Sign up ×
Mathematics Stack Exchange is a question and answer site for people studying math at any level and professionals in related fields. It's 100% free, no registration required.

Given functions of the form:

$n \bmod a = b$

In general, What is the easiest way to calculate the minimum positive $n$?

For example:

$n \bmod 2 = 1$

$n \bmod 3 = 2$

$n \bmod 5 = 2$

The calculated n should equal $17$.

share|cite|improve this question
This is an application of the Chinese Remainder Theorem; most proofs of this theorem are constructive and provide a simple algorithm. – Johannes Kloos Apr 16 '12 at 11:19
1… – pedja Apr 16 '12 at 11:26

1 Answer 1

up vote 2 down vote accepted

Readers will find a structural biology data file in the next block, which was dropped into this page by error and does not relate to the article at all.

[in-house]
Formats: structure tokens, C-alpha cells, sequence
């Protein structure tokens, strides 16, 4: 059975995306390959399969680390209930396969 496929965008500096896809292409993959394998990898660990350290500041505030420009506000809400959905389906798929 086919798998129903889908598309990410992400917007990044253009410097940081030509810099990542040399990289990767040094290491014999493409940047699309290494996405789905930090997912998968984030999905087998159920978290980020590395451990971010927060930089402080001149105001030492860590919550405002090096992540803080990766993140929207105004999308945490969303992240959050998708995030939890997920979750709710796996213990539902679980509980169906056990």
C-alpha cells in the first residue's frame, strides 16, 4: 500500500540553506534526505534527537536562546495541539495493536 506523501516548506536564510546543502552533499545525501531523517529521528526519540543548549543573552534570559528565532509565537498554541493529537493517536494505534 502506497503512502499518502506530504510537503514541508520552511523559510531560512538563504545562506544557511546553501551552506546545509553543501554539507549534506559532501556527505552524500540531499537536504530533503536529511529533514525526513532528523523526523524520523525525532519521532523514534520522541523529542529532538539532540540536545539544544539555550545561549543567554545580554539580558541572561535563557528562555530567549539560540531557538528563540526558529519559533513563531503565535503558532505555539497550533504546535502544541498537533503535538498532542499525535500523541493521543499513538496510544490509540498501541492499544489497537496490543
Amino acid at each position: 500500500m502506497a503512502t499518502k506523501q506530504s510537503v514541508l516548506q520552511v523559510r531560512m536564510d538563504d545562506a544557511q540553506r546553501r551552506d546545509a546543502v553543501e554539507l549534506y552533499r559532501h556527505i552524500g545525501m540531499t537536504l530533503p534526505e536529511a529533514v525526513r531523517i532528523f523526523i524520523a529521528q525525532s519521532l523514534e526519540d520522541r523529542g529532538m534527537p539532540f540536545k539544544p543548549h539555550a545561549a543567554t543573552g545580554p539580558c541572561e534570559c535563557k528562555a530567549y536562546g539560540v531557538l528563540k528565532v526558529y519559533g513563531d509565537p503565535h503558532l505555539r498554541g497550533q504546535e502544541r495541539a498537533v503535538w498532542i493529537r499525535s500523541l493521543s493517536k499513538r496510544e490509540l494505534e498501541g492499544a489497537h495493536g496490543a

In general one can employ the Chinese Remainder Theorem or Easy CRT. However, as is often true for small cases, this system of congruences admits a constant case optimization: here since $\rm\:n\equiv 2\:$ both mod $3$ and $5,\!\:$ we deduce $\rm\:n\equiv 2\pmod{15},\:$ so $\rm\:n\equiv 2\:$ or $\rm\:\!17\pmod{30},\:$ necessarily the latter, since $\rm\:n\:$ is odd by the first congruence.

share|cite|improve this answer

Your Answer


By posting your answer, you agree to the privacy policy and terms of service.

Not the answer you're looking for? Browse other questions tagged or ask your own question.